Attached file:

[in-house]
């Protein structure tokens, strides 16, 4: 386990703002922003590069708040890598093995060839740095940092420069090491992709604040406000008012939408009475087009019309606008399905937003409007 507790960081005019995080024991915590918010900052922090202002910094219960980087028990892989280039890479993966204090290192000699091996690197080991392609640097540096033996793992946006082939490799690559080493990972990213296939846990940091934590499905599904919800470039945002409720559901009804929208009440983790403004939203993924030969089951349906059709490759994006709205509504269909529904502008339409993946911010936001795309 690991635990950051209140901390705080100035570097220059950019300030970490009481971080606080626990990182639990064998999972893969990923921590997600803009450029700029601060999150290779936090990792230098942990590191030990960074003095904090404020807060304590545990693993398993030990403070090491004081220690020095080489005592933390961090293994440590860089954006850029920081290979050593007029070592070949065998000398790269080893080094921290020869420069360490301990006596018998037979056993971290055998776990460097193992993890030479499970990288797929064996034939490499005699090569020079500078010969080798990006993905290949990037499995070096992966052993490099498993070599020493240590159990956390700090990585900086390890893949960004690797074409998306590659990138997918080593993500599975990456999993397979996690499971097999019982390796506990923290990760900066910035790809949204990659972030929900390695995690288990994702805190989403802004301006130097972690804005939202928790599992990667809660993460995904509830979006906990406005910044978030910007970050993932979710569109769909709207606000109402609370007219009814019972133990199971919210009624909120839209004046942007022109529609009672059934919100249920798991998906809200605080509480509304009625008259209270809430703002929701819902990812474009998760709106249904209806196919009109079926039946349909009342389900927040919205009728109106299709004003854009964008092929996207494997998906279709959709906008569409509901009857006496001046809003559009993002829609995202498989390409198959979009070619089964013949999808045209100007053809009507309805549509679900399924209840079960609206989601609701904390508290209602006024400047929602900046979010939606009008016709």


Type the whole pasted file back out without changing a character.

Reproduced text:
[in-house]
């Protein structure tokens, strides 16, 4: 386990703002922003590069708040890598093995060839740095940092420069090491992709604040406000008012939408009475087009019309606008399905937003409007 507790960081005019995080024991915590918010900052922090202002910094219960980087028990892989280039890479993966204090290192000699091996690197080991392609640097540096033996793992946006082939490799690559080493990972990213296939846990940091934590499905599904919800470039945002409720559901009804929208009440983790403004939203993924030969089951349906059709490759994006709205509504269909529904502008339409993946911010936001795309 690991635990950051209140901390705080100035570097220059950019300030970490009481971080606080626990990182639990064998999972893969990923921590997600803009450029700029601060999150290779936090990792230098942990590191030990960074003095904090404020807060304590545990693993398993030990403070090491004081220690020095080489005592933390961090293994440590860089954006850029920081290979050593007029070592070949065998000398790269080893080094921290020869420069360490301990006596018998037979056993971290055998776990460097193992993890030479499970990288797929064996034939490499005699090569020079500078010969080798990006993905290949990037499995070096992966052993490099498993070599020493240590159990956390700090990585900086390890893949960004690797074409998306590659990138997918080593993500599975990456999993397979996690499971097999019982390796506990923290990760900066910035790809949204990659972030929900390695995690288990994702805190989403802004301006130097972690804005939202928790599992990667809660993460995904509830979006906990406005910044978030910007970050993932979710569109769909709207606000109402609370007219009814019972133990199971919210009624909120839209004046942007022109529609009672059934919100249920798991998906809200605080509480509304009625008259209270809430703002929701819902990812474009998760709106249904209806196919009109079926039946349909009342389900927040919205009728109106299709004003854009964008092929996207494997998906279709959709906008569409509901009857006496001046809003559009993002829609995202498989390409198959979009070619089964013949999808045209100007053809009507309805549509679900399924209840079960609206989601609701904390508290209602006024400047929602900046979010939606009008016709």